Wednesday, October 5, 2022

Be The "Nordstrom" Church!

Dear Friends,

Melissa was in her favorite Nordstrom store in the upscale part of the San Fernando Valley. She was browsing on the floor where the most expensive dresses cost thousands of dollars. The elevator door opened and out-stepped a woman obviously homeless. Dirty, cast-off clothing that had been slept in.. Matted hair.. The odor of life lived in back alleys.. The picture of despair and hopelessness. Melissa cringed when she saw the woman and fully expected store security to converge on the bag lady and quickly hustle her out and back to the street where she belonged. 

Instead, a tall, sophisticated saleswoman approached the bag lady, smiled at her and said, “How can I help you, Ma'am?” The bag lady said, “I'd like to buy a dress for a party.” The saleswoman said, “You've come to the right place. We have some of the finest dresses. Let me show you some.” Melissa couldn't believe what she was seeing and hearing. After the bag lady selected two that she liked, Melissa was shocked to see the saleswoman take the expensive dresses into the dressing room so that the bag lady could try them on. The beautiful dresses would be ruined once they touched her open sores and unwashed body.

In a few minutes the two women came out and the bag lady said, “I've decided not to buy a dress today.” The saleswoman replied, “That's quite all right but here take my card and when you come back to Nordstrom, I'd consider it a pleasure to wait on you again.”


The man and woman walked hand in hand toward the gleaming, white Protestant church in the San Fernando Valley. This was their first visit and they were immediately confused about where to go. The front doors at the top of the trash-covered steps were closed and seemed to be unused. Everyone was going in the propped-open side door so the new couple followed some people into the church. An usher with an annoyed expression came hurrying down the aisle toward them, handed them a bulletin and went back to sit in the darkened lobby by the front door. It was clear that the new couple had upset the usher by coming in the “member's” door when they should have entered through the front “visitor’s” door. They were surrounded with about thirty people talking, greeting and hugging each other and carefully ignoring the visiting couple. Not a single person spoke to them or acknowledged their presence. Had they suddenly become invisible? 

After standing awkwardly in the aisle for a few minutes and hoping to find someone to talk with, they began to feel like they were uninvited intruders who had stumbled into a private family function. The couple sat down quietly in a pew and waited for the service to start. After the service, light refreshments were served on the outside patio and a few people welcomed the couple, shook their hands and then immediately walked away to join their friends. The couple stayed there nearly a year and remained the “outsiders,” welcomed to worship alongside that church family on a Sunday but never invited to join the family. When the couple finally gave up and left, no one called to find out why. Did anyone even notice they were no longer there?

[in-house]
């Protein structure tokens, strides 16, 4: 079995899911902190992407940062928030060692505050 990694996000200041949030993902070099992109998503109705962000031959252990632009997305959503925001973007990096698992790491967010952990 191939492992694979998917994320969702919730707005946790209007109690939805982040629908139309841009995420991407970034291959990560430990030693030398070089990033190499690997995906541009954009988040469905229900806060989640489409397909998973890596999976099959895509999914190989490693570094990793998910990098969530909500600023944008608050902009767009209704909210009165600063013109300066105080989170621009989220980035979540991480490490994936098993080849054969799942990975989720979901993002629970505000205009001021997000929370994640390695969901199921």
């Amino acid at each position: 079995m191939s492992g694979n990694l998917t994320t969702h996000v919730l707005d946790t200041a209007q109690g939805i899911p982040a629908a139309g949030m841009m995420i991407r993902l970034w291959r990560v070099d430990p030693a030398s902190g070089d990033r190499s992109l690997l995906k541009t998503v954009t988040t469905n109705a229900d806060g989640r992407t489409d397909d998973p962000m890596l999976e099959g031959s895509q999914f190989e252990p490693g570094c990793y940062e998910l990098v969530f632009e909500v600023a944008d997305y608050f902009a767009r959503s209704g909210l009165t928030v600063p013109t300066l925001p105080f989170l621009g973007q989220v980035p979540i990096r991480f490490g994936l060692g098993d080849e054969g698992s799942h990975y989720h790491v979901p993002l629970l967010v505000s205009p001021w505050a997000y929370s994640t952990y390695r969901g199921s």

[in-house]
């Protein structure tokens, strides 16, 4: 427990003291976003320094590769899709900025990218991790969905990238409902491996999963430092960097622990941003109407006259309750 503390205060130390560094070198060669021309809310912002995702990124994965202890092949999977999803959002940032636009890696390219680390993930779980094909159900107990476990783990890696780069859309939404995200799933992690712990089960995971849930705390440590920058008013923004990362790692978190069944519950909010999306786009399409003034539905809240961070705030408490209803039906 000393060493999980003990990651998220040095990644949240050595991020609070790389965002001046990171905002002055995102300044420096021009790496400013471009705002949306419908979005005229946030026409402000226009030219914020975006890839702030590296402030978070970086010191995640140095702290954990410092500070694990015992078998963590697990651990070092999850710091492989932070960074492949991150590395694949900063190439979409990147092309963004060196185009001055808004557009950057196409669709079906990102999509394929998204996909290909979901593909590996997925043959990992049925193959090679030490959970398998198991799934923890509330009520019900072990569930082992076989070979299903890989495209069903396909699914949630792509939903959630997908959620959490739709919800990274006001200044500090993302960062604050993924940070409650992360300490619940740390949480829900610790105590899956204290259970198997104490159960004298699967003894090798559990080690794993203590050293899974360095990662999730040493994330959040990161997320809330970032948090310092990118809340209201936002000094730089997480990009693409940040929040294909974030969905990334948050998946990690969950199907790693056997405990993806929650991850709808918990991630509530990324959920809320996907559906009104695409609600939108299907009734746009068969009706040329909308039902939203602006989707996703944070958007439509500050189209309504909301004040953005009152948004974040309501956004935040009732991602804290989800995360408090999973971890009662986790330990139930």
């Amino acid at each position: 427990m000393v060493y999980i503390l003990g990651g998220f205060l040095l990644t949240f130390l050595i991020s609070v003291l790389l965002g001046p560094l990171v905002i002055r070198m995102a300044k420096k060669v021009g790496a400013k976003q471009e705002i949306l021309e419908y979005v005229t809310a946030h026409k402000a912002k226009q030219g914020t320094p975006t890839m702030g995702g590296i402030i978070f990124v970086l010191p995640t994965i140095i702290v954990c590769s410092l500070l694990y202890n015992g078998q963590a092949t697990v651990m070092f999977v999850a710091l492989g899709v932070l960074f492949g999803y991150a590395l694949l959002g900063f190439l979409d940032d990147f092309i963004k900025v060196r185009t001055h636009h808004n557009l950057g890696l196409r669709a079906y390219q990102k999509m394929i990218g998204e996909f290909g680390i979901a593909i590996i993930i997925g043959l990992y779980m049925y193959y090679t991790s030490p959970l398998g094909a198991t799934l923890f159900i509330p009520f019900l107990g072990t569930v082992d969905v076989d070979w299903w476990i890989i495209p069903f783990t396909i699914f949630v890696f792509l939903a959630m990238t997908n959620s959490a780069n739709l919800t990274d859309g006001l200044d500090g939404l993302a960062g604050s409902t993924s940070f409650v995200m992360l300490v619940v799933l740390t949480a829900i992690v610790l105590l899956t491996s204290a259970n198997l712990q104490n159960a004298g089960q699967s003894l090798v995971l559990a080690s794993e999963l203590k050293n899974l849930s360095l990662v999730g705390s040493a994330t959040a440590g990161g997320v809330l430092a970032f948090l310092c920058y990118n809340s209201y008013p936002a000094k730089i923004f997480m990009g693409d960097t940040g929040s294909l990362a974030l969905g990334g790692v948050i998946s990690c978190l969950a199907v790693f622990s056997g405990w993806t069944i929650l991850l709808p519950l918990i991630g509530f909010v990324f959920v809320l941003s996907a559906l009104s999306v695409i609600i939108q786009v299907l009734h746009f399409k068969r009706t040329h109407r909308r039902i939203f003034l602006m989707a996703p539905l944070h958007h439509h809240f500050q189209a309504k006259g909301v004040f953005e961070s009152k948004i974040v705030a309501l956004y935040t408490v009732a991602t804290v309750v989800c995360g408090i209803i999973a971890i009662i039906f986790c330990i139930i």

And the question is this. Who was more Christ-like in welcoming the stranger? That church family or the Nordstrom saleswoman? Which one was demonstrating God’s unconditional love? My understanding is that the Nordstrom story is true. Both Rhianna and I can attest to the truth of the church story because we were that couple. 

The church pastor and leadership were puzzled why they were not growing. But they had become an ingrown church family, and while they would have never posted a sign that said, “Go Back – You Are Not Welcome,” that was how they treated their visitors. Their church vision proclaimed that they were “a lighthouse beaming the love of Jesus out to the sinners.” The reality was that they had become an exclusive private social club for the “saints.”

I'm not picking on this church but using them as an example of how the majority of small to medium-sized churches “greet” their visitors and why they find their church growing smaller. Sadly, Rhianna and I have experienced this at every small to medium church we’ve ever visited and I would find it was the lament of the pastor that their church was not growing. They sincerely believed their church was friendly and welcoming. It wasn’t. 

The church of Jesus Christ needs to be the “Nordstrom” church welcoming everyone unconditionally. Because if our visitors don’t feel the love of Jesus radiating out from the body of Christ, there is no reason for them to return and stay. I love small churches because they epitomize the family of believers that provide love, fellowship and support to each other, but if they are not sincerely welcoming the stranger into that family, their church will die. 

With people not returning after Covid closed churches for well over a year, and with the majority of those in the younger generations turning away from religion, small to medium-sized churches that have been able to remain open are facing great challenges. Their only possibility of survival is to become the “Nordstrom” church. That's the church that Jesus always intended it to be. Amen?

No comments:

Post a Comment